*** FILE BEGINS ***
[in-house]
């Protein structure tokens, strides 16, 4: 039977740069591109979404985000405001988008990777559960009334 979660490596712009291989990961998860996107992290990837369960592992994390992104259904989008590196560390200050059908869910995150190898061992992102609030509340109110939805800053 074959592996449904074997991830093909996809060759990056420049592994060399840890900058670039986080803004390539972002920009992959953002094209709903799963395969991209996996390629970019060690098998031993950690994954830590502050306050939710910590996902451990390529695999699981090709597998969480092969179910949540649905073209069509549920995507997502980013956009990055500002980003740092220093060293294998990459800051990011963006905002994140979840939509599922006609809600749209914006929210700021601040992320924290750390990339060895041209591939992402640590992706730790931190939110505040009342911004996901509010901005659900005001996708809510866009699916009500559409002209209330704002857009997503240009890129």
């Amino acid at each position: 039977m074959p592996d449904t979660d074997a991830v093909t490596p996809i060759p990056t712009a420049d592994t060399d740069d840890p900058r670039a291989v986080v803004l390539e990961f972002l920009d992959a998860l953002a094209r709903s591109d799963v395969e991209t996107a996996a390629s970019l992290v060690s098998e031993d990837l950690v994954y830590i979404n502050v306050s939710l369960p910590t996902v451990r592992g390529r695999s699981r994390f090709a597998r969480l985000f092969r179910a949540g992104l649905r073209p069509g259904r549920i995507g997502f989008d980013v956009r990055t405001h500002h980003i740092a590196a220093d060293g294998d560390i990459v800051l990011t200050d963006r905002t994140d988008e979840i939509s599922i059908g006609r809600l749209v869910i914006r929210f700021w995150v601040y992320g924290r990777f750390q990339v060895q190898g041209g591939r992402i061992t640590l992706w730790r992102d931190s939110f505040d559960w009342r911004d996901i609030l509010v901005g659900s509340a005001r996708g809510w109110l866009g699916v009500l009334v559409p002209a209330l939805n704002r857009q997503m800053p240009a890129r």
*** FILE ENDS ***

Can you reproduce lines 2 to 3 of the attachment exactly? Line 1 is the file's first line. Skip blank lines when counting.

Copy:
């Protein structure tokens, strides 16, 4: 039977740069591109979404985000405001988008990777559960009334 979660490596712009291989990961998860996107992290990837369960592992994390992104259904989008590196560390200050059908869910995150190898061992992102609030509340109110939805800053 074959592996449904074997991830093909996809060759990056420049592994060399840890900058670039986080803004390539972002920009992959953002094209709903799963395969991209996996390629970019060690098998031993950690994954830590502050306050939710910590996902451990390529695999699981090709597998969480092969179910949540649905073209069509549920995507997502980013956009990055500002980003740092220093060293294998990459800051990011963006905002994140979840939509599922006609809600749209914006929210700021601040992320924290750390990339060895041209591939992402640590992706730790931190939110505040009342911004996901509010901005659900005001996708809510866009699916009500559409002209209330704002857009997503240009890129």
């Amino acid at each position: 039977m074959p592996d449904t979660d074997a991830v093909t490596p996809i060759p990056t712009a420049d592994t060399d740069d840890p900058r670039a291989v986080v803004l390539e990961f972002l920009d992959a998860l953002a094209r709903s591109d799963v395969e991209t996107a996996a390629s970019l992290v060690s098998e031993d990837l950690v994954y830590i979404n502050v306050s939710l369960p910590t996902v451990r592992g390529r695999s699981r994390f090709a597998r969480l985000f092969r179910a949540g992104l649905r073209p069509g259904r549920i995507g997502f989008d980013v956009r990055t405001h500002h980003i740092a590196a220093d060293g294998d560390i990459v800051l990011t200050d963006r905002t994140d988008e979840i939509s599922i059908g006609r809600l749209v869910i914006r929210f700021w995150v601040y992320g924290r990777f750390q990339v060895q190898g041209g591939r992402i061992t640590l992706w730790r992102d931190s939110f505040d559960w009342r911004d996901i609030l509010v901005g659900s509340a005001r996708g809510w109110l866009g699916v009500l009334v559409p002209a209330l939805n704002r857009q997503m800053p240009a890129r």